Abraham’s openness to God resulted in the promise of countless offspring. In a life of prayer and communion with Jesus Christ, He will reveal to each of us our unique call to become generators of spiritual life. For those who live alone that might mean contributing to the life of the parish in a more active way than would otherwise have been possible, or in a life of profound prayer on behalf of the parish family and, indeed, the world. Simeon and Anna are forever held before us as an example to emulate.
Abraham did not live on earth long enough to see the fulfilment of God’s promise in all its glory – but from heaven he rejoices every time a soul comes to discover – or re-discover – God’s love for them.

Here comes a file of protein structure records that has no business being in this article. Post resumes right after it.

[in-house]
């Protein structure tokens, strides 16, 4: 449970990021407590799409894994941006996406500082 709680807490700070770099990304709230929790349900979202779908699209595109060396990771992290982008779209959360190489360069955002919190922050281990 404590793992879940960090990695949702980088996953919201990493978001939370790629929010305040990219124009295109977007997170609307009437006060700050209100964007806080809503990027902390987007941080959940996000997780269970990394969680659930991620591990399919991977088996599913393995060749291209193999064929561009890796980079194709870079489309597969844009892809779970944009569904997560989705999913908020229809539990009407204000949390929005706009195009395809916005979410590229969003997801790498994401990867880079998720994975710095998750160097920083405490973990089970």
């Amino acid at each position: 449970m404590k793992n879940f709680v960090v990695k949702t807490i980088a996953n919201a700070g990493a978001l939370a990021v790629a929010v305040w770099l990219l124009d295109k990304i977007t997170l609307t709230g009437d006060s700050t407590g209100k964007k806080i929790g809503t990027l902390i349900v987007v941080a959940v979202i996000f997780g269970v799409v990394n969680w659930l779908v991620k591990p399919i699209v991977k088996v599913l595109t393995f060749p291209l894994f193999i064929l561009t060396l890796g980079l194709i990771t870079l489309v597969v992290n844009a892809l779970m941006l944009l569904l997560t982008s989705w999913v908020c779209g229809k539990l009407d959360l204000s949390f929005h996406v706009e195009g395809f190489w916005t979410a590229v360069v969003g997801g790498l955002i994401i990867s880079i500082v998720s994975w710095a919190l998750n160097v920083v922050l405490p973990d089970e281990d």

Whatever our circumstances, let us resolve to welcome the Living Jesus into our hearts, and do all we can to bring his Love to life – at home, in the Parish and in the world.

DW, Fr Daniel Weatherley.

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9 December, Aberdaron III: Back home.

 

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A few days after our return from Wales, we met a friend after Mass. He described how he comes to Church most days: I pray and rest, pray and rest, pray and rest.

No need to cross two Kingdoms to do that! But he follows the advice we were given yesterday:

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Let’s be still, our silence marked by the waves, the birds, the feet walking by. And not worry about ‘distractions’!

And here’s support for our friend’s prayer and rest policy from Pope Francis. The news paper (2/11/17) reports him as saying prayer should make Christians feel like going to sleep in their father’s arms. He even admits to going to sleep when praying, as St Therese did.